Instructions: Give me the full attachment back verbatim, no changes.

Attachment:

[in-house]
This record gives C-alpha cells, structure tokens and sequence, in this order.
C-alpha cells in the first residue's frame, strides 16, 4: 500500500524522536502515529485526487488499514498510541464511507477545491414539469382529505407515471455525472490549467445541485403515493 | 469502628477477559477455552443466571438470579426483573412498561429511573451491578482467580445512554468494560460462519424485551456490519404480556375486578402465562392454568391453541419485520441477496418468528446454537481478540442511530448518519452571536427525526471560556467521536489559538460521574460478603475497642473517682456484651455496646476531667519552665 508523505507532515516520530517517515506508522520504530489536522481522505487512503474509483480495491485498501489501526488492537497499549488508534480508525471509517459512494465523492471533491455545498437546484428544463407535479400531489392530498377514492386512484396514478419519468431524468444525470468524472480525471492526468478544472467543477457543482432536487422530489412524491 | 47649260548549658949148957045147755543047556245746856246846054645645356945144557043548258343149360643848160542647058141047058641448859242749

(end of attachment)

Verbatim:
[in-house]
This record gives C-alpha cells, structure tokens and sequence, in this order.
C-alpha cells in the first residue's frame, strides 16, 4: 500500500524522536502515529485526487488499514498510541464511507477545491414539469382529505407515471455525472490549467445541485403515493 | 469502628477477559477455552443466571438470579426483573412498561429511573451491578482467580445512554468494560460462519424485551456490519404480556375486578402465562392454568391453541419485520441477496418468528446454537481478540442511530448518519452571536427525526471560556467521536489559538460521574460478603475497642473517682456484651455496646476531667519552665 508523505507532515516520530517517515506508522520504530489536522481522505487512503474509483480495491485498501489501526488492537497499549488508534480508525471509517459512494465523492471533491455545498437546484428544463407535479400531489392530498377514492386512484396514478419519468431524468444525470468524472480525471492526468478544472467543477457543482432536487422530489412524491 | 47649260548549658949148957045147755543047556245746856246846054645645356945144557043548258343149360643848160542647058141047058641448859242749